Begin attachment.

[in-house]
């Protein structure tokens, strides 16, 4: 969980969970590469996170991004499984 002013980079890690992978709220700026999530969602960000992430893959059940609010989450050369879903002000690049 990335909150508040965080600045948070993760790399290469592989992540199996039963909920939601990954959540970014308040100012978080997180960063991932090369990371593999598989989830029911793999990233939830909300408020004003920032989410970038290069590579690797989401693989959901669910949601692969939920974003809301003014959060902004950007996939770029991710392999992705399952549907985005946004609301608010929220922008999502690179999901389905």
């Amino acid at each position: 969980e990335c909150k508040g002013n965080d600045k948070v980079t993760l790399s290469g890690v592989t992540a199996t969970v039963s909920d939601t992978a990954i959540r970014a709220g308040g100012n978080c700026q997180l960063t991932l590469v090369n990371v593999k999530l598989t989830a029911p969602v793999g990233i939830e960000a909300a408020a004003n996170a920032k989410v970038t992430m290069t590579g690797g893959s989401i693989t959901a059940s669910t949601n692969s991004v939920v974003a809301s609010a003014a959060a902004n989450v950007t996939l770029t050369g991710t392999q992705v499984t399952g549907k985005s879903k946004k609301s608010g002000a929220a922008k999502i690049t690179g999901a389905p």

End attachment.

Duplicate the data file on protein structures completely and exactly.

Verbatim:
[in-house]
């Protein structure tokens, strides 16, 4: 969980969970590469996170991004499984 002013980079890690992978709220700026999530969602960000992430893959059940609010989450050369879903002000690049 990335909150508040965080600045948070993760790399290469592989992540199996039963909920939601990954959540970014308040100012978080997180960063991932090369990371593999598989989830029911793999990233939830909300408020004003920032989410970038290069590579690797989401693989959901669910949601692969939920974003809301003014959060902004950007996939770029991710392999992705399952549907985005946004609301608010929220922008999502690179999901389905």
């Amino acid at each position: 969980e990335c909150k508040g002013n965080d600045k948070v980079t993760l790399s290469g890690v592989t992540a199996t969970v039963s909920d939601t992978a990954i959540r970014a709220g308040g100012n978080c700026q997180l960063t991932l590469v090369n990371v593999k999530l598989t989830a029911p969602v793999g990233i939830e960000a909300a408020a004003n996170a920032k989410v970038t992430m290069t590579g690797g893959s989401i693989t959901a059940s669910t949601n692969s991004v939920v974003a809301s609010a003014a959060a902004n989450v950007t996939l770029t050369g991710t392999q992705v499984t399952g549907k985005s879903k946004k609301s608010g002000a929220a922008k999502i690049t690179g999901a389905p």